This post is presented by OPEN Forum(R).
If you surveyed the recent success stories in Silicon Valley, and looked at where their founders hailed from, you’d see a common thread emerge:
- Kevin Systrom of Instagram came from the Google Gmail team;
- David Friedberg, who recently sold his startup The Climate Corporation or $1 billion, worked on Google’s corporate development team;
- Bryan Atwood, co-founder of recent $350 million Twitter purchase MoPub was previously a product manager at Google.
It gets to be a little repetitive. But the point is this: All of these very successful entrepreneurs made the decision to leave what is almost unanimously considered to be one of the best, happiest companies to work for in the world in order to strike out on their own.
Not all startup founders have Google on their resumes, but they did come to some flashpoint in their careers where they realized it was time to quit and start their own thing.
How did they do it? The next three questions are meant to be a litmus test for budding founders determining whether to leave the nest.
1. Do you spend most of your time working ‘on’ something or working ‘toward’ it?
If you asked everyone you know, most people have a side project of some sort. And many of them would love to do it full time. Whether they’re blogging about music or building a website to sell fair trade goods online, they actually find themselves looking forward to spending hours on this other project. They can’t wait to leave their day jobs so they can go work even more. Maybe they’re even checking in on this other prospective business during their day job.
Of course, this isn’t enough evidence to make the leap to a startup. But if you find yourself spending more hours thinking about or working toward something rather than actually dedicating your life to working on it — that’s an alarm bell. And it will only get louder until you do something about it. So keep an eye on how you allocate your time.
2. Are you confident in your network’s ability to help you succeed?
Having an idea and the passion to execute is one thing. But you need resources too. This isn’t just about the funding. The most valuable resource a new entrepreneur can have is the right people. Do you have a co-founder with incredible technical skill or business acumen? Do you have mentors from your previous companies or school who would be willing to champion your efforts and make introductions that open new doors?
This is how you eventually end up with the funding and the space and the staff that you need to make your dream a reality. If you’re not confident that you have this supportive network around you, maybe it’s not time to call it quits just yet. The good news there is that your existing career can give you the tools you need to assemble a stronger network. It might afford you the opportunity to go to happy hours and industry events where you can meet more people. It also gives you the chance to impress co-workers and higher-ups that might become critical contacts in the future — even if they’re your peers for now. So, before doing anything rash, assess the caliber of your personal community. Deciding to become an entrepreneur should never truly feel like you’re going out on your own. It takes a village to raise a child — and to found a startup.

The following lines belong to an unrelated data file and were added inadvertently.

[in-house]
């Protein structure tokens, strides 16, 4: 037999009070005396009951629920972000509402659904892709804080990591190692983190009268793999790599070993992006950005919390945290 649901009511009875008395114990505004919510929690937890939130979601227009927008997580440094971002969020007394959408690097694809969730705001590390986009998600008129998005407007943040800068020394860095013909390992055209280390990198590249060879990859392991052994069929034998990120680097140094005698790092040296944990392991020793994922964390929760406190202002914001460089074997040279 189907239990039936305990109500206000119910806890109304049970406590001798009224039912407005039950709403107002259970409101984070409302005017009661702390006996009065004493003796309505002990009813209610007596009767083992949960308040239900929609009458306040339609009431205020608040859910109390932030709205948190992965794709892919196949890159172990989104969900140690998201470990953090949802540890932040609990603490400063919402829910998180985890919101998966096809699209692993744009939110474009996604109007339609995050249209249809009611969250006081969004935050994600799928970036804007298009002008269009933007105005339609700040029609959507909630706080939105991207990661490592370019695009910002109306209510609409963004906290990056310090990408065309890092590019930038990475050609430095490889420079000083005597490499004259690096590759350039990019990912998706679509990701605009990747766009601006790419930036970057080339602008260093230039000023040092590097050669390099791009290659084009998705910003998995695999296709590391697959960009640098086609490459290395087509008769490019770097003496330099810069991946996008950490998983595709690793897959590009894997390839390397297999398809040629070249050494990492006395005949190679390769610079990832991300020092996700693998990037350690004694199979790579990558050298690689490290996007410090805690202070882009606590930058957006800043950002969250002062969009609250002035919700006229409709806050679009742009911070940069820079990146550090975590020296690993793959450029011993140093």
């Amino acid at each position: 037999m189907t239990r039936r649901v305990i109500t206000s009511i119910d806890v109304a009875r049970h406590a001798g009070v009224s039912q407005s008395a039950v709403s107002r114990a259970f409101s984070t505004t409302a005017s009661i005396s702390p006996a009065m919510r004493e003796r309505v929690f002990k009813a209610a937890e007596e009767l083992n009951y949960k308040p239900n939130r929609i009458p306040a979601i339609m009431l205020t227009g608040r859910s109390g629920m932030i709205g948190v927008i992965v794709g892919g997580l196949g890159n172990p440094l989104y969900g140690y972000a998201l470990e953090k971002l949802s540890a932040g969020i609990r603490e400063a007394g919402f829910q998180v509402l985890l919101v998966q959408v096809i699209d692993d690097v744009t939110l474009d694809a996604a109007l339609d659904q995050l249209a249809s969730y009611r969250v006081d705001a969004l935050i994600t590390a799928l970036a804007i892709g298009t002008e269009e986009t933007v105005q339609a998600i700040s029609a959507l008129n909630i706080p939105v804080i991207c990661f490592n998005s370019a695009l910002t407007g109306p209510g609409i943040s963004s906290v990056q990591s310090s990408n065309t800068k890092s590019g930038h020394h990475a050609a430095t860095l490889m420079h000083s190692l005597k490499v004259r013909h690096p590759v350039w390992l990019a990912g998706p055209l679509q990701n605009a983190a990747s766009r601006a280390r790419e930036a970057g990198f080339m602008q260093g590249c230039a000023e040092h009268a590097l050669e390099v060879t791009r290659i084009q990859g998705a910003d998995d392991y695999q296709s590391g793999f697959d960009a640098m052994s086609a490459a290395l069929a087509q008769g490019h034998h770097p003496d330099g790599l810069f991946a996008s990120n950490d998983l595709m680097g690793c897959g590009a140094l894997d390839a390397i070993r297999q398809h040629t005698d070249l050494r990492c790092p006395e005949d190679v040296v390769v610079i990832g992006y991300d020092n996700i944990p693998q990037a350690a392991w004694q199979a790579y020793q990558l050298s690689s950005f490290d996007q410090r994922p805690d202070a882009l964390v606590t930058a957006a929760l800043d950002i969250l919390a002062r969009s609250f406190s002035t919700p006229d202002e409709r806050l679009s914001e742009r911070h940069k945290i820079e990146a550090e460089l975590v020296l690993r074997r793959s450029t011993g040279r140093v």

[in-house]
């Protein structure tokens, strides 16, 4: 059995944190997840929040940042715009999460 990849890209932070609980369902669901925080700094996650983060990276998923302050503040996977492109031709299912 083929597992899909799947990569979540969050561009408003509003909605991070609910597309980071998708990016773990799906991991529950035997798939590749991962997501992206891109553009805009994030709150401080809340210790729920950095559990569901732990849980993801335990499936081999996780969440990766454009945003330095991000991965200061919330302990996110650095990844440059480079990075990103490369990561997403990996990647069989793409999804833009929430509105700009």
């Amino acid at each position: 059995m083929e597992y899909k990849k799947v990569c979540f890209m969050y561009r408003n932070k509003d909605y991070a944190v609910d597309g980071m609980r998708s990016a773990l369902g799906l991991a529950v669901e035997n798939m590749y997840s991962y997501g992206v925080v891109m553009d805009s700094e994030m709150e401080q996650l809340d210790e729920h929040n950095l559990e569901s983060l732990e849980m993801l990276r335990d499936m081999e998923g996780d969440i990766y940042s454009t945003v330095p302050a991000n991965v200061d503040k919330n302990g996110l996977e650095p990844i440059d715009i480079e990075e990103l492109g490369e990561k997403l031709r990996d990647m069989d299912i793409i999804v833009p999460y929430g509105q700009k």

3. Is your product or service developed enough for you to start experimenting?
If you’ve ever been in San Francisco at a bar, or on a bus, or walking through a park, you’ve probably overheard a conversation that goes a lot like this: “You know what would be a great startup? A combination of X startup and Y startup…” or “Z is a huge problem that needs to be solved… someone should found a startup to do that.” It’s in the air wherever you go. But these ephemeral thoughts do not a company make. You need to have something built out, that not only functions and that you can show people, but that’s well-developed enough to start test driving.
Succeeding as an entrepreneur has a lot to do with your ability to suss out what customers or users want, fail fast, break and remake your own product, and do it again. Unless you’re at this stage, you shouldn’t feel comfortable going full time. Because as soon as you do, you’re going to have to start making changes immediately to get people’s attention, recruit more users, string together funding, credibly hire good people, etc. All of this requires proving that you can be nimble and that your service or product has enough to it, and is fully-featured enough to add real value.
These are the vital questions to ask. But one of the best ways to make any decision is to learn from the wisdom and experience of others. Today, it’s easier than ever before to connect with seasoned entrepreneurs and learn how they decided to quit their jobs.
While no one will know the time is right or wrong better than you, surrounding yourself with a virtual community of supporters and experts willing to provide advice and mentorship is a good first step to take. Innovation doesn’t take place in a vacuum. In many cases the building blocks you need to do something truly unique are already there. You just need to find them.
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